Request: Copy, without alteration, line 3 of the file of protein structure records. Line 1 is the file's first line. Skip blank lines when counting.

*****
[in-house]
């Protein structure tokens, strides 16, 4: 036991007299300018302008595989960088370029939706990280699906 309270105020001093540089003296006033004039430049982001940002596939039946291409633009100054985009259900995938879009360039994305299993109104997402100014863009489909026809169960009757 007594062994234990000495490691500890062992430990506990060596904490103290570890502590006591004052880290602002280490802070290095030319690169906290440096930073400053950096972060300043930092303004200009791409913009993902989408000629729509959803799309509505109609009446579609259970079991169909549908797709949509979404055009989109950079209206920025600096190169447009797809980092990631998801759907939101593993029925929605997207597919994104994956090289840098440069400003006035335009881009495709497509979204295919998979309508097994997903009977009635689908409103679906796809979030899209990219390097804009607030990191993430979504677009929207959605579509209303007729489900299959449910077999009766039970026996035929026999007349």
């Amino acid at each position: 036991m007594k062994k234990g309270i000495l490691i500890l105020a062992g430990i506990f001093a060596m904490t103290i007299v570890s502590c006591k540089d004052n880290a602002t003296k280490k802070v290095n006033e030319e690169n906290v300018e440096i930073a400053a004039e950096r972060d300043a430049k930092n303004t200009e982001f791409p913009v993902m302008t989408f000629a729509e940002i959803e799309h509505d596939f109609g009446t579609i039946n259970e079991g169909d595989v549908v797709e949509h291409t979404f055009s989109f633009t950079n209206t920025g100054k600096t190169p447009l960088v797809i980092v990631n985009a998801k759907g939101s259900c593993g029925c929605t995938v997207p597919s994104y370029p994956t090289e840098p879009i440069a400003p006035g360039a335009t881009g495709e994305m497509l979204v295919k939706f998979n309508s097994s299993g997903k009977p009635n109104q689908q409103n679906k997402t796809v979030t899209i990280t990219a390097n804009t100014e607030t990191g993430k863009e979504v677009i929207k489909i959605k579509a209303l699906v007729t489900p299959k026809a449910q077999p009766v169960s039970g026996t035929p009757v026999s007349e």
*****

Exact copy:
């Amino acid at each position: 036991m007594k062994k234990g309270i000495l490691i500890l105020a062992g430990i506990f001093a060596m904490t103290i007299v570890s502590c006591k540089d004052n880290a602002t003296k280490k802070v290095n006033e030319e690169n906290v300018e440096i930073a400053a004039e950096r972060d300043a430049k930092n303004t200009e982001f791409p913009v993902m302008t989408f000629a729509e940002i959803e799309h509505d596939f109609g009446t579609i039946n259970e079991g169909d595989v549908v797709e949509h291409t979404f055009s989109f633009t950079n209206t920025g100054k600096t190169p447009l960088v797809i980092v990631n985009a998801k759907g939101s259900c593993g029925c929605t995938v997207p597919s994104y370029p994956t090289e840098p879009i440069a400003p006035g360039a335009t881009g495709e994305m497509l979204v295919k939706f998979n309508s097994s299993g997903k009977p009635n109104q689908q409103n679906k997402t796809v979030t899209i990280t990219a390097n804009t100014e607030t990191g993430k863009e979504v677009i929207k489909i959605k579509a209303l699906v007729t489900p299959k026809a449910q077999p009766v169960s039970g026996t035929p009757v026999s007349e």